ShortlyAI just introduced three new commands to help during your writing. These are called "slash commands" because they start with a /. They're self-explanatory: /shorten, /rewrite, and /expand. The reason I bring them up here in this guide is because normally article brief and title are sent to GPT-3 for context -- but not when using these commands.

When you use a /command only the text within the [] after the command is used. This gives you great flexibility when using them throughout your article.

Imagine an AI-Assistant Sitting Next to You

Here's something interesting to keep in mind when you're working with the AI in ShortlyAI. Imagine there's an AI-Assistant sitting next to you that can write for you — based on the instructions you provide it.

It's always available to help you write, whenever you want, but the skill is knowing what to give the assistant to get what you need from it. You have to be the boss. You have to know what you need, and you have to provide specific instructions.

🚀 Got a second? Because I'm curious -- as someone interested in making the most of AI-writers, what would you search for in Google to learn about it?

Be a Good Boss

Let's flip to story for a moment first. Imagine you were the assistant and your boss gave you an order to "write about Tokyo." What do you think?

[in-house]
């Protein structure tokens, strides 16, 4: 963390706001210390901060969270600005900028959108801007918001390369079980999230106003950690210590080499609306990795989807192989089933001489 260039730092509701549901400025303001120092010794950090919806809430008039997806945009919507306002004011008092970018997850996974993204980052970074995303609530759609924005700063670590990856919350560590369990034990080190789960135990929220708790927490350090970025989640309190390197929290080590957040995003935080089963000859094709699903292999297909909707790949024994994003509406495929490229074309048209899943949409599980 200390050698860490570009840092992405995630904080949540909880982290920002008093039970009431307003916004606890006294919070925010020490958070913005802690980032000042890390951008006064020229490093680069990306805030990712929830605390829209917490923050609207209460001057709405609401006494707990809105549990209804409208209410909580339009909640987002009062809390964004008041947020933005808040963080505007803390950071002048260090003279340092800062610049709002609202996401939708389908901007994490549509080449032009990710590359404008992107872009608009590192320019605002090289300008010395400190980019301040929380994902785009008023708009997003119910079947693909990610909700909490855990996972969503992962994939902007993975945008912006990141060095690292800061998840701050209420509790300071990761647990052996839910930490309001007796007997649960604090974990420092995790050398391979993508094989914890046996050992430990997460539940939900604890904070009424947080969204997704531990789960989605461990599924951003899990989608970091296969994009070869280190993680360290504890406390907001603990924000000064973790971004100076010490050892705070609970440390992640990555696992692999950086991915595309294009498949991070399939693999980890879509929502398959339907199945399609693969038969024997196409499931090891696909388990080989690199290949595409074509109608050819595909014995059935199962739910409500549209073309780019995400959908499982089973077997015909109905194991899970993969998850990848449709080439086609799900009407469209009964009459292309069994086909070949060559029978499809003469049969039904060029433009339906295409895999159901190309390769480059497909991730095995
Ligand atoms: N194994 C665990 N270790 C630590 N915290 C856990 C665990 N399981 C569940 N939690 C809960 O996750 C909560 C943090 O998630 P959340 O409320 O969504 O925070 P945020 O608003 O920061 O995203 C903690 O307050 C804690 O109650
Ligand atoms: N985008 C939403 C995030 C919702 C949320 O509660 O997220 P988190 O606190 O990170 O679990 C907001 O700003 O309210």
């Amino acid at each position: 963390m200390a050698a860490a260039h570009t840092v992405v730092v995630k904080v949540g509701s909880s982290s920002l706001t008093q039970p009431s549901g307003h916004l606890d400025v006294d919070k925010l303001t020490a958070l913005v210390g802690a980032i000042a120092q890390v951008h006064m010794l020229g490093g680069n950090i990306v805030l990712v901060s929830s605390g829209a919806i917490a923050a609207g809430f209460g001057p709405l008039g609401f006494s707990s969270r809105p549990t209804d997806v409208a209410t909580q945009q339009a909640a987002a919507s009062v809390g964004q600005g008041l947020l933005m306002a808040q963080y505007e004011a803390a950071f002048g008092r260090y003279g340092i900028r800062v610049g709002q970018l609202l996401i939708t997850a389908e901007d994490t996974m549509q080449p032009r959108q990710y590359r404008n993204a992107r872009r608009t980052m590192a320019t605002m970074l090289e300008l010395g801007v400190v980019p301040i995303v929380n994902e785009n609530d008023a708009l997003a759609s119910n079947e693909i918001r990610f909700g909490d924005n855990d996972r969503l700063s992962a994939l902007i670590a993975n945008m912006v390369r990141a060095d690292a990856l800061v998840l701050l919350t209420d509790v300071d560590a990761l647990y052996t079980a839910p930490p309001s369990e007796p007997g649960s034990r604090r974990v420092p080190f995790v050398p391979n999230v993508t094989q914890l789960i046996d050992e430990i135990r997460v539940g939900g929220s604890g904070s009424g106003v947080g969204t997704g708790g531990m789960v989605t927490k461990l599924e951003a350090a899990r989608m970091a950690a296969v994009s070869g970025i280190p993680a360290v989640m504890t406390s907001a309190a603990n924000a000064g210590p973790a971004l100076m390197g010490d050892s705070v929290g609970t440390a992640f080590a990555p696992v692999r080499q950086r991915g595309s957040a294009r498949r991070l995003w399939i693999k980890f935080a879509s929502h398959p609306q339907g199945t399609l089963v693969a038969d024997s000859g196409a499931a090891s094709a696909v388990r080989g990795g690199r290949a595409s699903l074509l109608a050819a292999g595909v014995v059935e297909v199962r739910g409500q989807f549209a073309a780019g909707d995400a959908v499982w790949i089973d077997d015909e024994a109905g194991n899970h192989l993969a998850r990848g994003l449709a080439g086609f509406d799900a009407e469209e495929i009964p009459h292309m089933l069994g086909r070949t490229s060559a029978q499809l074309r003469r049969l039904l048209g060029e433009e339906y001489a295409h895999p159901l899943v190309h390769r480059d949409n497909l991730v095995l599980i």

Will it be easy to write about Tokyo in the way your boss really wants? What do you write about? The food? Hotels? The bombings during WWII? The financial crisis? The worry of a huge earthquake? The trains?

There are so many questions in your head and any one of them could be what the boss really wants… but since they didn't give you enough information your only hope is to wing it and hope you get it right.

And you probably won't.

It's the same for AI. You can't pass it something super vague, non-descriptive, and hope for perfect copy. You have to learn how to be a good boss.

Ask for things, but then also provide as much context and detail as you can about it. It's a balance. You don't want to spend so much time on the request that you might as well have written it yourself, but you need to provide enough for the AI to work with.

What Exactly Are You Asking For?

Another problem is that if you are making a request for text, you probably need to think about "what" exactly you're asking for. Let's go through a quick exercise where step-by-step I improve the request.

  1. Please write an article about Tokyo.
  2. Please write an in-depth article about Tokyo, Japan.
  3. Please write an in-depth article about the nightlife scene in Tokyo, Japan.
  4. Please write a fun, informative article about the nightlife scene in the Roppongi area of downtown Tokyo, Japan for a single, young professional.

Which of these do you think will return the best results? If you guess #4 you're right, but there is a catch isn't there? You have to know the topic in order to make the best request.

That's where research comes into play. You need to do some in order to make the most of AI writing tools — and my research guides will help you with that.